Some will take longer to respond than others. That’s OK. We will have those who like Thomas need a more personal experience of Christ’s presence before we can believe enough to respond in worship and committed service. But Jesus didn’t condemn Thomas. And when Thomas felt what he needed to feel in that closed room, he too was filled with the Holy Spirit and worshipped God and committed himself to following the risen Christ.

But the risen Christ does not let us stay in this sheltered room the whole time. “Peace be with you. As the Father has sent me, so I send you.” And so out we are to go, to witness to the reality of new life, to witness to God’s passion for justice and love, and to oppose everything that would destroy and degrade the beauty that God intended for the created world.

Out we go to make known the good news of God’s all-inclusive love and freely offered forgiveness. And in a very real way in that, we are not just followers of the risen Christ, we are to be Christ to others. We are to be the ones who mediate God’s acceptance and forgiveness to others. Jesus said in commissioning his followers, “If you forgive the sins of any, they are forgiven them; if you retain the sins of any, they are retained.” It’s not that God waits for our decision before forgiving anybody, it is just a basic psychological reality that people do not experience forgiveness until someone treats them as forgiven.

This is particularly true with so many areas of guilt that are socially conditioned rather than genuinely related to wrongdoing. People often feel guilty because they have been treated badly rather than because they have done anything wrong. A child is abused by an adult and then feels that they must be a bad person to have deserved such treatment. Someone else suffers a mental illness and feels guilty because other people are uncomfortable in their presence. Someone else feels guilty because for no known reason they are sexually attracted to people of the wrong sex and the loathing and hostility of society falls upon them.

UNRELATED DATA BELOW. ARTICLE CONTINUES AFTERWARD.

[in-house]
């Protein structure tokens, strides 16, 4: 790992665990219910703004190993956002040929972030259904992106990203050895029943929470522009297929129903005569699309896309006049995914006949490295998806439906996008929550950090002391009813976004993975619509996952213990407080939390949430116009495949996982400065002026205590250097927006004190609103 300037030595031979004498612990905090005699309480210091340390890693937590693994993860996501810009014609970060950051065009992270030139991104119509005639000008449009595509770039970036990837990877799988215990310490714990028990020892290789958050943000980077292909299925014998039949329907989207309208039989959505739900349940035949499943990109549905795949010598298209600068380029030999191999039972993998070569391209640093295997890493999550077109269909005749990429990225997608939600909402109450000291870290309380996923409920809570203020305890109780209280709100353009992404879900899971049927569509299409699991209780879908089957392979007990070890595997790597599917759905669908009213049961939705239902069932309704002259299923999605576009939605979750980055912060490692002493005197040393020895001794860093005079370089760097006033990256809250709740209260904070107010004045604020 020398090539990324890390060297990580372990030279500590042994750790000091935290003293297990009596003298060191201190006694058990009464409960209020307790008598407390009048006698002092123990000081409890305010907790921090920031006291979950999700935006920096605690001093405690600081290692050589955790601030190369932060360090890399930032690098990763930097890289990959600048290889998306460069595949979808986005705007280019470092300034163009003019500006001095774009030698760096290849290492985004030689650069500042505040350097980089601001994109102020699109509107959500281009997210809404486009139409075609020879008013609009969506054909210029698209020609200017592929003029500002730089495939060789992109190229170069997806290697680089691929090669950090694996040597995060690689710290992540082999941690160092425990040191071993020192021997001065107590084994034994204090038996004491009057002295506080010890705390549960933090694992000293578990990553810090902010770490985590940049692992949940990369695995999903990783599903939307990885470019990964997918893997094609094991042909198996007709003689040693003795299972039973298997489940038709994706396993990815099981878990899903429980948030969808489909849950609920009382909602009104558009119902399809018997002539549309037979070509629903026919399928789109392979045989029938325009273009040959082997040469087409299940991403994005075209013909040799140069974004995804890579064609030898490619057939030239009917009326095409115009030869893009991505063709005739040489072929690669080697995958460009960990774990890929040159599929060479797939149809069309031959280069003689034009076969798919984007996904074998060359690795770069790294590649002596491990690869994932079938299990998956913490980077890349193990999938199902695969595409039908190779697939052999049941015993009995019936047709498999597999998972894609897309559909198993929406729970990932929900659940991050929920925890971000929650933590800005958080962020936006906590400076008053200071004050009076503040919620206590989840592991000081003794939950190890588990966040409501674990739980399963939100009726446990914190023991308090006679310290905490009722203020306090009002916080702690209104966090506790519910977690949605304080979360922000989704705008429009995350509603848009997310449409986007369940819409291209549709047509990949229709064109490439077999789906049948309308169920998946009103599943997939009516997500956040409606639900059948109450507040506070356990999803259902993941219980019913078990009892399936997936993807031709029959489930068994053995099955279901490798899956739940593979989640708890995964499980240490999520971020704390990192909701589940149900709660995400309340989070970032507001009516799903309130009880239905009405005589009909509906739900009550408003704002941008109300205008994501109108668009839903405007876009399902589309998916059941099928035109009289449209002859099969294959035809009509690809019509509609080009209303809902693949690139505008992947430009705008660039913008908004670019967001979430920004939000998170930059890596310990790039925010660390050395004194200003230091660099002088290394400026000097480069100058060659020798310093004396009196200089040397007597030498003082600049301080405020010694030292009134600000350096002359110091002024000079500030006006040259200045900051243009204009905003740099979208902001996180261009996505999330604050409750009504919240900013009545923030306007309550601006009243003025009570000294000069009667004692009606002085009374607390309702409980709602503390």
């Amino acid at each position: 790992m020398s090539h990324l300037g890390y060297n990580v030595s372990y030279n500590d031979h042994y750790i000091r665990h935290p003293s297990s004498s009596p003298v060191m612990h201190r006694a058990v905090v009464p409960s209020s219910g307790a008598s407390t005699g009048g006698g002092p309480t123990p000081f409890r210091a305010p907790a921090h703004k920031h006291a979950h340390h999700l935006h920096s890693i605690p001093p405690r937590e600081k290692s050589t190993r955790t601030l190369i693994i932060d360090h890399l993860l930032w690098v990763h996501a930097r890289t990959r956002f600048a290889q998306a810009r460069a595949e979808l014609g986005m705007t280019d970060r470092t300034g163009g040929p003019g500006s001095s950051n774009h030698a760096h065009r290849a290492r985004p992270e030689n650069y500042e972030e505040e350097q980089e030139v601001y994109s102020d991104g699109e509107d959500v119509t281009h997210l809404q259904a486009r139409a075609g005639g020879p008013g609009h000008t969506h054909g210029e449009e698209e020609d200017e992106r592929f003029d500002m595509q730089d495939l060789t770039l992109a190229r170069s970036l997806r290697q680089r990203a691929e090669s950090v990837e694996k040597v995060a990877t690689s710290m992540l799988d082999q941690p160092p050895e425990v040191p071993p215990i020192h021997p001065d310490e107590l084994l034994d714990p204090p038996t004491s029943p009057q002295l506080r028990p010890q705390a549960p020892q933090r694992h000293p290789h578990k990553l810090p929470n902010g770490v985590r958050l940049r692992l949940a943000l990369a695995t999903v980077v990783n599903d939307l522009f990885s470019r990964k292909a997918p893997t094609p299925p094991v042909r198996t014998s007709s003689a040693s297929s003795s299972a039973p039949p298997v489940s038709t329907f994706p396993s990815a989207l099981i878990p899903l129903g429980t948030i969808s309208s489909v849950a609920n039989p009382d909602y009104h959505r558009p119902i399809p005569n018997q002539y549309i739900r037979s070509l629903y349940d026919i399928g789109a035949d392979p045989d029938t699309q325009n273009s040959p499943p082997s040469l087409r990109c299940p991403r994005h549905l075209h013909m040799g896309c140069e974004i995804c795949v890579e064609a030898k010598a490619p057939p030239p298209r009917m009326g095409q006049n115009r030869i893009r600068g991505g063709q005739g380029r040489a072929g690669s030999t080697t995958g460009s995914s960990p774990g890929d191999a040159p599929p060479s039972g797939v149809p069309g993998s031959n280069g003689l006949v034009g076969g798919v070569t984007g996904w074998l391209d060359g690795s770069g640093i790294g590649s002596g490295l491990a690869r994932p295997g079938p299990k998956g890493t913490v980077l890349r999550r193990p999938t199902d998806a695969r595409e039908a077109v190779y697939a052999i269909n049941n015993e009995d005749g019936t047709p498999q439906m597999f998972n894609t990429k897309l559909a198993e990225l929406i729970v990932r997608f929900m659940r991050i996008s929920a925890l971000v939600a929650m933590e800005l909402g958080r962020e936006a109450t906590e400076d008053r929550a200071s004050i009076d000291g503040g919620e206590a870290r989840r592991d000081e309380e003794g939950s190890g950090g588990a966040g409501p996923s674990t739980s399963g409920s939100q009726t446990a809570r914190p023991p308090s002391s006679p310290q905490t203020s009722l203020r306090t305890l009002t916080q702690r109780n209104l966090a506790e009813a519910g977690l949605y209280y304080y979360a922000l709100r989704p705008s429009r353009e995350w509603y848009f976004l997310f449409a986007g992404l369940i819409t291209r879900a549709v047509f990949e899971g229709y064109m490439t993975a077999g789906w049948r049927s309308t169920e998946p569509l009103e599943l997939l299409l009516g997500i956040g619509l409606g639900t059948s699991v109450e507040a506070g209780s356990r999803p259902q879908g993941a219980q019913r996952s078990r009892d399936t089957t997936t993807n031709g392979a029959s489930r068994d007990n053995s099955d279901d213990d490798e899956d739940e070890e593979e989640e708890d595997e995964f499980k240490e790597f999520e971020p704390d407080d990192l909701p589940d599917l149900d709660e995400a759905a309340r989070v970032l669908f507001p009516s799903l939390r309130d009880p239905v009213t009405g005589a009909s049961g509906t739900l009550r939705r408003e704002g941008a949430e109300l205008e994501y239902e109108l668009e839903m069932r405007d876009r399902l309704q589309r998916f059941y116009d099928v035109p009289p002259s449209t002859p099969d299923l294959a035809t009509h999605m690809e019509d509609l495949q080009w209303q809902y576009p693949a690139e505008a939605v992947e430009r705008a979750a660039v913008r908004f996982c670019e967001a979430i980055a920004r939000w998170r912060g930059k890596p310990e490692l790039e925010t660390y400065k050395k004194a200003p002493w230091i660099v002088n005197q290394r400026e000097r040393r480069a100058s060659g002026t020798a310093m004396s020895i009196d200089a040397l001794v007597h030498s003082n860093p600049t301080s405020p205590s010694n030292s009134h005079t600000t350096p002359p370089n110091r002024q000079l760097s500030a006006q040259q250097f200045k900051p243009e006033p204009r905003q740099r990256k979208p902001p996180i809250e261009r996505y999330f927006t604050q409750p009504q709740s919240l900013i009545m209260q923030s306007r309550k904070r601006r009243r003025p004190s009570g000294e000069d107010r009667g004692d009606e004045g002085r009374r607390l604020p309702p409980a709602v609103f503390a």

This kind of false guilt is constructed by the mistreatment of people, and must be undone by the acceptance and love of people. The gospels contain story after story of Jesus encountering people who had been treated with fear and rejection throughout their lives and in every case Jesus responds in ways that assure people that they are loved and valued and accepted by God.

“As the Father has sent me, so I send you.” Jesus has breathed his Spirit into us and is sending us to all who need to be set free by the life-giving love of God; those who are trampled down in the power games, those who are crippled by guilt – be it real or socially constructed, those who are caught up in webs of image maintenance and consumption, those who are outcast and reviled in the world.

Jesus Christ is risen, and his mission of liberating love is continuing in the face of the corruption, the power lust, the degradation and the oppression that is so rife in our world. If we want to live up to our identity as God’s children, and as followers of Jesus, then we must as a community take on his mantle and continue his mission.

That’s why in our luncheon meetings I have been arguing that we need to organize our common life around our sense of mission. Jesus calls us to continue his mission of love in the world, and he calls us as the church to be a community on mission together. I am convinced that if we organize our life in any way that makes active involvement in that mission of love look like an optional extra, then we are deceiving ourselves and watering down our discipleship and our identity as Christ’s ones. We need to find ways that will encourage us all to gather together behind closed doors to meet with Christ, and having been empowered and commissioned by him, to move out into the world, announcing and living out the message of life in the midst of death, hope in the midst of despair, and forgiveness and acceptance in the midst of judgmental rejection. And may God’s spirit be with us as we seek those ways.